People using at least basic drinking water services, rural (% of rural population) - Country Ranking

Definition: The percentage of people using at least basic water services. This indicator encompasses both people using basic water services as well as those using safely managed water services. Basic drinking water services is defined as drinking water from an improved source, provided collection time is not more than 30 minutes for a round trip. Improved water sources include piped water, boreholes or tubewells, protected dug wells, protected springs, and packaged or delivered water.

Source: WHO/UNICEF Joint Monitoring Programme (JMP) for Water Supply, Sanitation and Hygiene (washdata.org).

See also: Thematic map, Time series comparison

Find indicator:
Rank Country Value Year
1 Malta 100.00 2017
1 Greece 100.00 2017
1 Palau 100.00 2017
1 New Zealand 100.00 2017
1 Andorra 100.00 2017
1 Israel 100.00 2017
1 Austria 100.00 2017
1 Australia 100.00 2017
1 Spain 100.00 2017
1 Romania 100.00 2017
1 Thailand 100.00 2017
1 Denmark 100.00 2017
1 Slovak Republic 100.00 2017
1 Armenia 100.00 2017
1 Belgium 100.00 2017
1 Germany 100.00 2017
1 Greenland 100.00 2017
1 Netherlands 100.00 2017
1 Norway 100.00 2017
1 France 100.00 2017
1 Iceland 100.00 2017
1 Sweden 100.00 2017
1 Chile 100.00 2017
1 Hungary 100.00 2017
1 Switzerland 100.00 2017
1 Finland 100.00 2017
1 United Kingdom 100.00 2017
28 Tonga 99.95 2017
29 Mauritius 99.83 2017
30 Czech Republic 99.82 2017
31 Cyprus 99.75 2017
32 Portugal 99.74 2017
33 Turkey 99.63 2017
34 Croatia 99.61 2017
35 Poland 99.54 2017
36 Costa Rica 99.53 2017
37 Slovenia 99.40 2017
38 Italy 99.38 2017
39 Ukraine 99.37 2017
40 Montenegro 99.28 2017
41 Estonia 99.19 2017
42 Paraguay 99.16 2017
43 Canada 98.88 2017
44 Egypt 98.82 2017
45 Luxembourg 98.81 2017
46 Tuvalu 98.78 2017
47 Belarus 98.30 2017
48 St. Lucia 98.24 2017
49 Latvia 98.18 2017
50 Ireland 98.10 2017
51 Bulgaria 98.05 2017
52 Jordan 97.70 2017
53 Turkmenistan 97.57 2017
54 Bosnia and Herzegovina 97.33 2017
55 Belize 97.21 2017
56 United States 96.97 2017
57 Samoa 96.79 2017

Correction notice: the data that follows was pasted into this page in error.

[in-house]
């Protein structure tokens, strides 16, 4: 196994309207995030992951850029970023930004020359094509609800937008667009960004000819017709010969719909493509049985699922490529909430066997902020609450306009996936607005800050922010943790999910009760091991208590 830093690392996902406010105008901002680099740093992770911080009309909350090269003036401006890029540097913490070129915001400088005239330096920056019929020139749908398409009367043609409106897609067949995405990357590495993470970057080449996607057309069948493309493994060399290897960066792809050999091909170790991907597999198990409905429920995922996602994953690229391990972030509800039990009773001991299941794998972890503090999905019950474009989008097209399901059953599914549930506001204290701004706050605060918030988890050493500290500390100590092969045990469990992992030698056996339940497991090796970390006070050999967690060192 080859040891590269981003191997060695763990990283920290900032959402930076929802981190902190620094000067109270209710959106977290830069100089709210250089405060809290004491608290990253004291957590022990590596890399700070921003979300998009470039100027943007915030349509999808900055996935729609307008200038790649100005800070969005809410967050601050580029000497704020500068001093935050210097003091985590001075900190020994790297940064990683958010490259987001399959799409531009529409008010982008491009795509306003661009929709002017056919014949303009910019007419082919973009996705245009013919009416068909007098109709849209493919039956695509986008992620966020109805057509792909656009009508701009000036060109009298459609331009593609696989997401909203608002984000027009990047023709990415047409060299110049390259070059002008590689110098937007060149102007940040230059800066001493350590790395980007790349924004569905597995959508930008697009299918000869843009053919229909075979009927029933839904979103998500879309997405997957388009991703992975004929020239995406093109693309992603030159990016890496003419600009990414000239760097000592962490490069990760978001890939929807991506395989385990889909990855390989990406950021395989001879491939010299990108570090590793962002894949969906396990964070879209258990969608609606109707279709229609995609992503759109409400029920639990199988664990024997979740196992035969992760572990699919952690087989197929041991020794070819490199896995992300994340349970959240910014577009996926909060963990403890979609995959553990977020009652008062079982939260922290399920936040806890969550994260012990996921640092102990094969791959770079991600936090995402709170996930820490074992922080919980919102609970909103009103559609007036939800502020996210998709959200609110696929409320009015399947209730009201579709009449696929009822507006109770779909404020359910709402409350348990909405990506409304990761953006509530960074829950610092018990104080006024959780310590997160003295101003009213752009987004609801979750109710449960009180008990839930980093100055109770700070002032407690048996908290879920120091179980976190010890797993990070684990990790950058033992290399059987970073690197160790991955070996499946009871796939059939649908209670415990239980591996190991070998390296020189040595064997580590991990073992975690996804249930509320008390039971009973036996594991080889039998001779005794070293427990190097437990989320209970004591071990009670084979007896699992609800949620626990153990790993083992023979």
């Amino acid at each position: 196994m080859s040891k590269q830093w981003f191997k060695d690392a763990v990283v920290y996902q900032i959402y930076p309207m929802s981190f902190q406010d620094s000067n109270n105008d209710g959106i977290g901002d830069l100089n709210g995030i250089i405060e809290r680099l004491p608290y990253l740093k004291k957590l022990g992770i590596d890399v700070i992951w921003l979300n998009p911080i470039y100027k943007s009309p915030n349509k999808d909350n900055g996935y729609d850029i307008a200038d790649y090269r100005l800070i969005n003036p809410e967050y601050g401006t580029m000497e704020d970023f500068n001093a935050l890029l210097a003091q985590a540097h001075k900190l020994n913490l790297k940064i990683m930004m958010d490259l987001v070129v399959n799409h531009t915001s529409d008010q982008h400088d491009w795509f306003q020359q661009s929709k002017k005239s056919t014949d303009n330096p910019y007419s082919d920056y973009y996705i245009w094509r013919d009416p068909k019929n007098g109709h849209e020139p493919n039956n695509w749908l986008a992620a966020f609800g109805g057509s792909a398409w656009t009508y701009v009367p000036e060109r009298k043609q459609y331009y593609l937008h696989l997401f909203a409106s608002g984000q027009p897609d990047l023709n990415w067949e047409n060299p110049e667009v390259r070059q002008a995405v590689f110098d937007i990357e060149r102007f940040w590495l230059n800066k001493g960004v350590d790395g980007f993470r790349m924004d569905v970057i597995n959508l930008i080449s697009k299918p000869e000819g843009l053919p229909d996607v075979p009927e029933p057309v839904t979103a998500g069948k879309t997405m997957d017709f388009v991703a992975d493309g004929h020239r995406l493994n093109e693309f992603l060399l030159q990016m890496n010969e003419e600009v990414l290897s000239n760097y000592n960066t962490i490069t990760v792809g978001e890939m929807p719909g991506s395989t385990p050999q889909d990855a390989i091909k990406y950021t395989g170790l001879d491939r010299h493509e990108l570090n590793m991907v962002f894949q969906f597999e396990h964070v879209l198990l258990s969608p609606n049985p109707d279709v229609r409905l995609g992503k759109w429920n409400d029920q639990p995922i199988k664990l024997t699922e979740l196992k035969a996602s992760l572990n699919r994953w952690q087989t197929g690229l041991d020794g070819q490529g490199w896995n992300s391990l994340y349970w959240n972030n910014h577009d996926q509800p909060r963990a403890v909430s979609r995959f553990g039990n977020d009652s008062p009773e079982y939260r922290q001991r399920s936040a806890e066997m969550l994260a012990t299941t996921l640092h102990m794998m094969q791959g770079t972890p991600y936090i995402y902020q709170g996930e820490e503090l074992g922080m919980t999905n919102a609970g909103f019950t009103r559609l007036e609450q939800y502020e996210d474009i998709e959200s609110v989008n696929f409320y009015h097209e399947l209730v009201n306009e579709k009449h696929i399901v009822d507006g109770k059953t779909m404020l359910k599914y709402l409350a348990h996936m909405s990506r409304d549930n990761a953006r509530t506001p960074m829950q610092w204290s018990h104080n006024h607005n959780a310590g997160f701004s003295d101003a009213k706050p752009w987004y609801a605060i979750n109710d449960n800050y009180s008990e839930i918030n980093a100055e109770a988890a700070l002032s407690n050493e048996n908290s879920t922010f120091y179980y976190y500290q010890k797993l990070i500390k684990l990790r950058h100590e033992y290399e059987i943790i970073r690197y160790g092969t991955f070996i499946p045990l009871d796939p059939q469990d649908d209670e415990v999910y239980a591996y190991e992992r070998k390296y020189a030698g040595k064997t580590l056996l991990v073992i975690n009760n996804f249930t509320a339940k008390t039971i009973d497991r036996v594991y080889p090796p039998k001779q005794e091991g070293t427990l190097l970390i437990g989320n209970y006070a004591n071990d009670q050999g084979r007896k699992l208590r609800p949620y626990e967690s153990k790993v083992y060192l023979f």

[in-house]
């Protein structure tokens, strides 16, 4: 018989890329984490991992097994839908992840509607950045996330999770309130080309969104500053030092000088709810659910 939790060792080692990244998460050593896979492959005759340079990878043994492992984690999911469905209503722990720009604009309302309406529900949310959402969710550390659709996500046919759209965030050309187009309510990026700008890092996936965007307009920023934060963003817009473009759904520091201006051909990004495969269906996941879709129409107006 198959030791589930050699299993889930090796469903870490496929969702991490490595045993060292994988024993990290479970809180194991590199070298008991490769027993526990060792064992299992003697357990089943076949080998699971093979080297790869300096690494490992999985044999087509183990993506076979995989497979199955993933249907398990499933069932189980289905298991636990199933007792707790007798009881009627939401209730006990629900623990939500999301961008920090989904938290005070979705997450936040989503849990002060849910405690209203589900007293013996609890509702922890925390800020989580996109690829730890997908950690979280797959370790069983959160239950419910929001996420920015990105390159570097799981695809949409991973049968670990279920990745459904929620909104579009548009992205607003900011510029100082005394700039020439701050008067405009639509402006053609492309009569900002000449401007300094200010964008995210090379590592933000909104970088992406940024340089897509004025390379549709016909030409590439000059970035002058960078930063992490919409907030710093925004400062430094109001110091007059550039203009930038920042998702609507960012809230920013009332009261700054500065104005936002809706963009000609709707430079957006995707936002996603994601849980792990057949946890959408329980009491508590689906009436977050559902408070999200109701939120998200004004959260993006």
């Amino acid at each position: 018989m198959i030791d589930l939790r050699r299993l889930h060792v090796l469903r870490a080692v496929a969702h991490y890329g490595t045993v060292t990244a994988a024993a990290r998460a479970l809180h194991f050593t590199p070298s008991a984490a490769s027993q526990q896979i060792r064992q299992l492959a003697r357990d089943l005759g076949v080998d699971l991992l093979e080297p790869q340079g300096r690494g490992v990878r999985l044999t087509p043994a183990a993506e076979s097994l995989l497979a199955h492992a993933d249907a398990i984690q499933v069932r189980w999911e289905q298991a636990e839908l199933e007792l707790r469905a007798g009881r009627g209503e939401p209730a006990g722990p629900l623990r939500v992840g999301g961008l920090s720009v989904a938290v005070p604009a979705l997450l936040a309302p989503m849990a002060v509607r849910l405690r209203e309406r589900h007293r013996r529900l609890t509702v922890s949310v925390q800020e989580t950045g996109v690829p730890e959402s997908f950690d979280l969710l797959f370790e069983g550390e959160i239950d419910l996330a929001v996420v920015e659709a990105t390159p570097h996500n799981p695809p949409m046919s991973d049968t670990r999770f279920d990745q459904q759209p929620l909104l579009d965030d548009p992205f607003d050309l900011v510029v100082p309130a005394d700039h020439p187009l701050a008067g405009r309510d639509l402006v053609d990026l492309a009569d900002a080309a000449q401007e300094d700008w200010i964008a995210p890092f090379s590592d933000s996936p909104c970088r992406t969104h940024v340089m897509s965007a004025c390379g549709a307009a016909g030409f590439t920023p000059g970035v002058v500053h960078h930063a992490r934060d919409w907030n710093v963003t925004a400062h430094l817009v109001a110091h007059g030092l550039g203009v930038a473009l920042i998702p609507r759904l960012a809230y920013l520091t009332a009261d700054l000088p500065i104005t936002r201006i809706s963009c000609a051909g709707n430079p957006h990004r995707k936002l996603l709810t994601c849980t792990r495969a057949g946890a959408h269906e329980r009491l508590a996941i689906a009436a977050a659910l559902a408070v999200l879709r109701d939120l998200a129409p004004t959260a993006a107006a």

58 Bangladesh 96.75 2017
59 Bhutan 96.73 2017
60 North Macedonia 96.64 2017
61 Mexico 96.61 2017
62 Georgia 96.16 2017
63 Uzbekistan 96.07 2017
64 Uruguay 95.30 2017
65 Syrian Arab Republic 95.17 2017
66 Guyana 93.93 2017
67 Argentina 92.98 2016
68 Panama 92.86 2017
69 Lithuania 92.76 2017
70 Vietnam 92.64 2017
71 Russia 92.62 2017
72 Kazakhstan 92.31 2017
73 El Salvador 92.22 2017
74 Iraq 91.06 2017
75 India 91.00 2017
76 Guatemala 90.36 2017
77 Cuba 90.31 2017
78 Dominican Republic 90.28 2017
79 Dem. People's Rep. Korea 90.19 2017
80 Suriname 90.00 2017
81 Philippines 89.96 2017
82 Pakistan 89.88 2017
83 Albania 89.88 2017
84 Brazil 89.74 2017
85 Malaysia 89.34 2017
86 Iran 89.01 2017
87 Honduras 88.87 2017
88 Nepal 88.73 2017
89 Tunisia 88.71 2017
90 Fiji 88.70 2017
91 Algeria 88.69 2017
92 Vanuatu 88.49 2017
93 Serbia 88.38 2017
94 Sri Lanka 87.72 2017
95 Colombia 86.45 2017
96 China 86.15 2017
97 Jamaica 84.61 2017
98 Ecuador 83.47 2017
99 Moldova 83.16 2017
100 Indonesia 81.98 2017
101 Kyrgyz Republic 81.98 2017
102 Azerbaijan 81.57 2017
103 South Africa 80.68 2017
104 Bolivia 78.12 2017
105 Oman 77.90 2017
106 São Tomé and Principe 76.95 2017
107 Comoros 76.91 2017
108 Myanmar 76.91 2017
109 Cabo Verde 75.78 2017
110 Tajikistan 75.64 2017
111 Lao PDR 75.58 2017
112 Peru 75.58 2017
113 Botswana 75.53 2017
114 Cambodia 72.90 2017
115 Morocco 70.73 2017
116 Senegal 70.46 2017
117 Timor-Leste 69.69 2017
118 Namibia 69.22 2017
119 Mali 68.35 2017
120 Ghana 67.54 2017
121 Malawi 65.42 2017
122 The Gambia 63.37 2017
123 Liberia 61.96 2017
124 Solomon Islands 60.60 2017
125 Eswatini 60.42 2017
126 Lesotho 59.32 2017
127 Nicaragua 59.11 2017
128 Benin 58.22 2017
129 Côte d'Ivoire 57.83 2017
130 Afghanistan 57.32 2017